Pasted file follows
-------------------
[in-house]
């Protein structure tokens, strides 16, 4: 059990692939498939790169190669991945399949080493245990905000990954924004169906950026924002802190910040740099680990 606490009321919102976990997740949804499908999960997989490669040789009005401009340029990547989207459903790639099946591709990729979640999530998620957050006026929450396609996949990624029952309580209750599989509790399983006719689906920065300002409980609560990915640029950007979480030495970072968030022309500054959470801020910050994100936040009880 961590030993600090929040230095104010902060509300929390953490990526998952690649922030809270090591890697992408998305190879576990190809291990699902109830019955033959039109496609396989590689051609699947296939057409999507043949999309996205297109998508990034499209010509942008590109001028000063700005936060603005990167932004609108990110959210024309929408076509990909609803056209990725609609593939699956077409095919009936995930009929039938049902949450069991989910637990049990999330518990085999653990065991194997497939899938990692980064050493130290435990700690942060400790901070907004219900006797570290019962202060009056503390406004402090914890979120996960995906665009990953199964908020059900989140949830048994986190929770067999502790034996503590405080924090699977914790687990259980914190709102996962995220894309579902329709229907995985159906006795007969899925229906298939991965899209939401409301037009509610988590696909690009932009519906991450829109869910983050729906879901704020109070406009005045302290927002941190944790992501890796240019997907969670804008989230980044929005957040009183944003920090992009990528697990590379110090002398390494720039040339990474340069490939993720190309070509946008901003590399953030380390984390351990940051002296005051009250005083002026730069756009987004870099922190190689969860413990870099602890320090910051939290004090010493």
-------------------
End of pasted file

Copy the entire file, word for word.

[in-house]
């Protein structure tokens, strides 16, 4: 059990692939498939790169190669991945399949080493245990905000990954924004169906950026924002802190910040740099680990 606490009321919102976990997740949804499908999960997989490669040789009005401009340029990547989207459903790639099946591709990729979640999530998620957050006026929450396609996949990624029952309580209750599989509790399983006719689906920065300002409980609560990915640029950007979480030495970072968030022309500054959470801020910050994100936040009880 961590030993600090929040230095104010902060509300929390953490990526998952690649922030809270090591890697992408998305190879576990190809291990699902109830019955033959039109496609396989590689051609699947296939057409999507043949999309996205297109998508990034499209010509942008590109001028000063700005936060603005990167932004609108990110959210024309929408076509990909609803056209990725609609593939699956077409095919009936995930009929039938049902949450069991989910637990049990999330518990085999653990065991194997497939899938990692980064050493130290435990700690942060400790901070907004219900006797570290019962202060009056503390406004402090914890979120996960995906665009990953199964908020059900989140949830048994986190929770067999502790034996503590405080924090699977914790687990259980914190709102996962995220894309579902329709229907995985159906006795007969899925229906298939991965899209939401409301037009509610988590696909690009932009519906991450829109869910983050729906879901704020109070406009005045302290927002941190944790992501890796240019997907969670804008989230980044929005957040009183944003920090992009990528697990590379110090002398390494720039040339990474340069490939993720190309070509946008901003590399953030380390984390351990940051002296005051009250005083002026730069756009987004870099922190190689969860413990870099602890320090910051939290004090010493």